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Originally published Thursday, December 23, 2010 at 7:44 AM

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Devils fire MacLean, bring back Lemaire as coach

After coaching the underachieving New Jersey Devils for the first time this season, Jacques Lemaire laughed about their chances of making the playoffs.

AP Sports Writer


After coaching the underachieving New Jersey Devils for the first time this season, Jacques Lemaire laughed about their chances of making the playoffs.

Thirty four games into the season, the Devils are dead last (20 points) in the NHL, having lost four straight and 9 of 10.

The postseason is a longshot and the 65-year-old Lemaire knows it after his third stint with the once-mighty franchise began with a 5-1 loss to the New York Islanders on Thursday night.

"Let's start by winning a game," said Lemaire, who replaced rookie coach John MacLean on Thursday morning. "Winning a game is possible."

How the mighty have fallen. The team has made the playoffs every year since 1997 and usually ranks near the top of the Eastern Conference.

"When you struggle like we've struggled, you don't turn this around in a couple of shifts," Lemaire said. "It's going to take a little time but I know the guys will come back. I could see it."

Lemaire said he was enjoying retirement in Canada when he got a call Wednesday from 'his buddy,' Devils president and general manager Lou Lamoriello.

"He said: 'I need your help,'" said Lemaire, who retired after the playoffs last season and was still under contract to the team as a consultant. "At that time I couldn't say no."

Lemaire will finish the season with the team. His immediate goal is to get the players to work hard and to restore their confidence, which he says is shot based on what he saw on Thursday.

"I want this team to be competitive, that's what I want," Lemaire said. "I want this team to play against any one and be competitive."

Lemaire received a loud ovation from the crowd at the Prudential Center when he was introduced before the game, but he quickly discovered there is a lot of work to be done. The Islanders scored three times in the opening 11 minutes and were never threatened.

"It looked like they had lost their ability to play the game, which is very strange," Lemaire said. "I have never seen this in the past. Never."


Lamoriello took no pleasure in relieving MacLean.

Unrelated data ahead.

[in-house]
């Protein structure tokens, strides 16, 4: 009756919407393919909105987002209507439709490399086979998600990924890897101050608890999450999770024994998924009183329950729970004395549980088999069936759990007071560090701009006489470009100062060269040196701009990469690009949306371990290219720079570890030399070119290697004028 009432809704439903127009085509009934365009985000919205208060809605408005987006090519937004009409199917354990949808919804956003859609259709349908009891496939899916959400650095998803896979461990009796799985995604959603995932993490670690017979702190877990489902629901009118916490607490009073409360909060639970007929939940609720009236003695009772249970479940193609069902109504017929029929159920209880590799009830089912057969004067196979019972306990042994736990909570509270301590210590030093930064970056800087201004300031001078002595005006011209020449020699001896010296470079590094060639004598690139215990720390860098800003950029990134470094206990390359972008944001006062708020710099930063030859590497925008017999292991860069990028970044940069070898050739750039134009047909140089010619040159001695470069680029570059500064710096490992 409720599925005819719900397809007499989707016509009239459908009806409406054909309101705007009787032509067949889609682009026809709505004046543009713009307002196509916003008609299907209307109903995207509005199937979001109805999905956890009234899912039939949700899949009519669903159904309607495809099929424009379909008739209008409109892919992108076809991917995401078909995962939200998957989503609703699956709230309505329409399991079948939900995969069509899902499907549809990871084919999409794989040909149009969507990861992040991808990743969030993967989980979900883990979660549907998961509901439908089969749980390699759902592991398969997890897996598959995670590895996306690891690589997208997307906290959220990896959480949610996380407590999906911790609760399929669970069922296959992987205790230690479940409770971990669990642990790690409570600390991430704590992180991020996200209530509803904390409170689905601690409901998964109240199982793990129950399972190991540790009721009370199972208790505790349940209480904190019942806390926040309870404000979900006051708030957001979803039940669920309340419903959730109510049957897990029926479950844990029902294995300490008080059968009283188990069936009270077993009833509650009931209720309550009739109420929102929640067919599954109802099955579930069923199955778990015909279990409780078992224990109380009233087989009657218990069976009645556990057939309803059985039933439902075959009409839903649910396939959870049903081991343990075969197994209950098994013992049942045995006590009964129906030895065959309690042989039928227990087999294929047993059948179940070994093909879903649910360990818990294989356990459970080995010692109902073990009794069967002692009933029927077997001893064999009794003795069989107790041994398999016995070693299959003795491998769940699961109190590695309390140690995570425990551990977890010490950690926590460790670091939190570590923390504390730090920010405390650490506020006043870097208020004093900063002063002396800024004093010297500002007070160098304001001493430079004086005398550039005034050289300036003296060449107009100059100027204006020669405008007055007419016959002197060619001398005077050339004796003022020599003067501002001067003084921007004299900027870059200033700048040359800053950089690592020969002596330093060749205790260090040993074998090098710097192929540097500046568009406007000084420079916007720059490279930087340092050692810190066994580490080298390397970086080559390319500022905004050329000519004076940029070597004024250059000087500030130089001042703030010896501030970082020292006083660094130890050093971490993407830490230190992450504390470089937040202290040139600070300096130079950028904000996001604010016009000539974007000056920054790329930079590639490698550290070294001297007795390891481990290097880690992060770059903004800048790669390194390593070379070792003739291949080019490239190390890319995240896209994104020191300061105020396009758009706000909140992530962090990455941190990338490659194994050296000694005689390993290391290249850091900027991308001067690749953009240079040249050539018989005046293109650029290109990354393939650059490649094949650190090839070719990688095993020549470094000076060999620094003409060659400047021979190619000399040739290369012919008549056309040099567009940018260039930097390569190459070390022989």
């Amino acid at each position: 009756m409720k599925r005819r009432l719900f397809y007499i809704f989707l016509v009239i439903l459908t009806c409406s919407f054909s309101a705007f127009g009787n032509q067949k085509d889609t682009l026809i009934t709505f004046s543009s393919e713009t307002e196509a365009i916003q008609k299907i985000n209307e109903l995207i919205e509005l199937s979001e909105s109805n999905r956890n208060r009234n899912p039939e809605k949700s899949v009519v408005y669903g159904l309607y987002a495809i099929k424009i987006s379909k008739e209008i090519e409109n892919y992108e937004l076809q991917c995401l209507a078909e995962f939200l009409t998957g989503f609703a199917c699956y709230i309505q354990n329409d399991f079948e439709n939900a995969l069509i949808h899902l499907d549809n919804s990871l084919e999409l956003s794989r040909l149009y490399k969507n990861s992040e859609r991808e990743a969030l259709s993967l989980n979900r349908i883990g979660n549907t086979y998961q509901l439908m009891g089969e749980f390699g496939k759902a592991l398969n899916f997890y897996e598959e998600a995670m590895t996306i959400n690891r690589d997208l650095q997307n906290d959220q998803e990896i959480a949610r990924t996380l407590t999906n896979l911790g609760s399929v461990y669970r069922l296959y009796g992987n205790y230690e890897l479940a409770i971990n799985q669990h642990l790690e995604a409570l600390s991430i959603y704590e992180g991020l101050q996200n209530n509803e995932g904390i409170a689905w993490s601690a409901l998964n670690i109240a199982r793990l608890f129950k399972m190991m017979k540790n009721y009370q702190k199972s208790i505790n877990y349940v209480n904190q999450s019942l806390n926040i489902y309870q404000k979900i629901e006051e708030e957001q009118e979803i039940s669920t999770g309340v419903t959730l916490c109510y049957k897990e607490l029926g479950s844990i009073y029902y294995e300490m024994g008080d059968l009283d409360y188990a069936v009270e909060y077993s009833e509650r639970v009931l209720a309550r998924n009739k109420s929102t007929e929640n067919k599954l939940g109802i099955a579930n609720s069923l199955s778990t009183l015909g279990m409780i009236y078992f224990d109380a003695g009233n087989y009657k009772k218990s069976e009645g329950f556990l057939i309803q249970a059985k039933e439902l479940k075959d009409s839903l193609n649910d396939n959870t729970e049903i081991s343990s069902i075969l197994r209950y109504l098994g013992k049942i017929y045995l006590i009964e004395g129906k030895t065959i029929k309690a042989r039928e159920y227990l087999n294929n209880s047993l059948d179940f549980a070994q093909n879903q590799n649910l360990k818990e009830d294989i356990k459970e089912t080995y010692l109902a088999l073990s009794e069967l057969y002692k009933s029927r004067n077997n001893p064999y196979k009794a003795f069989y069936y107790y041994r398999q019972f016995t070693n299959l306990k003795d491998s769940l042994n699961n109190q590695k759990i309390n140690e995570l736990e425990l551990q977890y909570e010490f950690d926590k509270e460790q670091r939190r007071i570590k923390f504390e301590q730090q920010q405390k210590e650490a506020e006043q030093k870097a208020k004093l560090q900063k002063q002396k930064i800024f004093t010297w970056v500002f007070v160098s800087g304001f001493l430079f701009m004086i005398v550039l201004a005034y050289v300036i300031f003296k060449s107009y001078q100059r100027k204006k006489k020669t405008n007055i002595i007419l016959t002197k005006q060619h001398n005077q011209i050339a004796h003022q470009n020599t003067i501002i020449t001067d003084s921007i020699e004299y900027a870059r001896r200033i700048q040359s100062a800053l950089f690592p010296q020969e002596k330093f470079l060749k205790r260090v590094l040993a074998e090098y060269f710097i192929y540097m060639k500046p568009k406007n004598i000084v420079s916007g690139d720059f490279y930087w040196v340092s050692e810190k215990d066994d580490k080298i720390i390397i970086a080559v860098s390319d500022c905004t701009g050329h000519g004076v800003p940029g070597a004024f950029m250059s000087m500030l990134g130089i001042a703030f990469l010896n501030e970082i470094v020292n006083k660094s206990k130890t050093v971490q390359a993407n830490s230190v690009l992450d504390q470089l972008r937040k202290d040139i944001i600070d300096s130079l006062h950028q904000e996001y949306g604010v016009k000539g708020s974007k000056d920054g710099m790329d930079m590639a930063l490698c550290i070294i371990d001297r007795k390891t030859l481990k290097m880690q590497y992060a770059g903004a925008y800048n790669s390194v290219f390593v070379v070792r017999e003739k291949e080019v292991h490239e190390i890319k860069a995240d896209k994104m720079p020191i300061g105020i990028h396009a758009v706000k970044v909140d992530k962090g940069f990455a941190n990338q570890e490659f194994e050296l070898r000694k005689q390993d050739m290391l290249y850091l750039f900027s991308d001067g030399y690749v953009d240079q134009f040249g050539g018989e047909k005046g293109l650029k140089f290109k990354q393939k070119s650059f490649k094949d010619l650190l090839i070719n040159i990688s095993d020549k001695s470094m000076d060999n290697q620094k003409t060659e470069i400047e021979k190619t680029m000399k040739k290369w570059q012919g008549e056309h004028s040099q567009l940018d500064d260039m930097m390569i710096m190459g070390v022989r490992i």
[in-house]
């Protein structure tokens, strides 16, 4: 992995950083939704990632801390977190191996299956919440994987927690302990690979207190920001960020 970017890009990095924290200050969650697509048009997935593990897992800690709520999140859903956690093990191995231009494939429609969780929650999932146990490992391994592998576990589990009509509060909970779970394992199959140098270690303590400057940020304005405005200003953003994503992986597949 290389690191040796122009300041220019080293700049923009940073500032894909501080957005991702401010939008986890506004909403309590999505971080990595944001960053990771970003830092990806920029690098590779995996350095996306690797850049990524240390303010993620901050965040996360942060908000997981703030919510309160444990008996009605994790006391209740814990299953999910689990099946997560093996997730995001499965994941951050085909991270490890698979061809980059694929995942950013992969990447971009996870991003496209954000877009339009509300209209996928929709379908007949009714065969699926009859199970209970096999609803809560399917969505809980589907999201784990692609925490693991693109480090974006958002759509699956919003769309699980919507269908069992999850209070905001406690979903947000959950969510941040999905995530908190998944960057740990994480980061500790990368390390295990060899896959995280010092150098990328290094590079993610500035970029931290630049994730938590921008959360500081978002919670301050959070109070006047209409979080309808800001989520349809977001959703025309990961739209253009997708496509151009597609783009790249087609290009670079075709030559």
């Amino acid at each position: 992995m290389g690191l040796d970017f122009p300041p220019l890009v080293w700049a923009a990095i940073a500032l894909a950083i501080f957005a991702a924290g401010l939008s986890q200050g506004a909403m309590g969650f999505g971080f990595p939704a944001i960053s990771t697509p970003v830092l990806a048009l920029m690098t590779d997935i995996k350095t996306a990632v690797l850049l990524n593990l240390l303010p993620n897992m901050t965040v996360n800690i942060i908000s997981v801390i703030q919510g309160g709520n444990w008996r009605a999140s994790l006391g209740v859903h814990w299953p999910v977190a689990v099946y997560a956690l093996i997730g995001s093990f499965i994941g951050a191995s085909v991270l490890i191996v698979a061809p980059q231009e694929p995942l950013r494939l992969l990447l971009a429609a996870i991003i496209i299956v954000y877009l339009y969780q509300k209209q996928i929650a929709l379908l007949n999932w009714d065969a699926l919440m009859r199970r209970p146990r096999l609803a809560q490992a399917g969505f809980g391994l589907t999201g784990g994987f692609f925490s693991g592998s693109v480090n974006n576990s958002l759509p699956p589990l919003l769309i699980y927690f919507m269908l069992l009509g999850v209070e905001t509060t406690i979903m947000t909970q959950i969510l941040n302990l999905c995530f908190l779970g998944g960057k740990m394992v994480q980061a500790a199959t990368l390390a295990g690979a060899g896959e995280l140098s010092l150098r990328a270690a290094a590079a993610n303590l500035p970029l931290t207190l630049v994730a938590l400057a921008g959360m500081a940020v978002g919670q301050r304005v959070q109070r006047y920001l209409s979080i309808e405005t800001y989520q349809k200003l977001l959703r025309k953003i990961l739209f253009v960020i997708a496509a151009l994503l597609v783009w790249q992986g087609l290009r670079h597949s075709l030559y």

"But it's a decision that, in my opinion, had to be made," he said.

Lamoriello made the decision two days after the Devils dropped a 5-1 decision to Washington for their third straight loss and eighth in nine games this month. The Devils have been outscored 20-4 in the last four games.

"I take responsibility for waiting and trying to get it to where it should have been," Lamoriello said. "Under no set of circumstances should all of this responsibility be placed on (MacLean). The responsibility lies on the players and myself for what couldn't be done. Unfortunately, we just weren't getting it done."

The Devils were expected to be among the NHL's leaders again this season after re-signing All-Star forward Ilya Kovalchuk to a 15-year, $100 million contract.

Kovalchuk, however, has been a major disappointment. He was even benched a game by MacLean for undisclosed reasons.

While saying the firing was unfortunate, Kovalchuk expected the move.

"The team's struggling and something had to happen," he said. "I'm sure Johnny will be back somewhere in some place. It's sad that it didn't work out for him. That's the reality of this business."

Goaltender Martin Brodeur was looking forward to working with Lemaire for a third time. Lemaire led the team to its first Stanley Cup title in 1995 and returned for a second stint last season before retiring.

"Jacques has the winning resume with him and he knows what has to be done to turn this around," Brodeur said. "This has to be a wake-up call for all of us."

Injuries to high-scoring left wing Zach Parise (knee), Brodeur (elbow) and others in the supporting cast have hurt the Devils, who were forced to play a couple of games early this season with less than 18 skaters because they were up against the NHL's salary cap.

Brodeur is back in the lineup, but Parise isn't expected back until February.

Not only is the goal-scoring down but the defense has struggled. Considered among the best in the league for more than 15 years, it has allowed 108 goals to rank in the bottom third.

One of the Devils' career scoring leaders, MacLean coached the franchise's top minor league team at Lowell (AHL) before replacing Lemaire this season. MacLean was a Devils assistant for seven years before going to Lowell.

"The blame has to fall some place," forward David Clarkson said. "It's a shame because we didn't give Johnny a fair shake. I feel bad for him, especially at this time of year."

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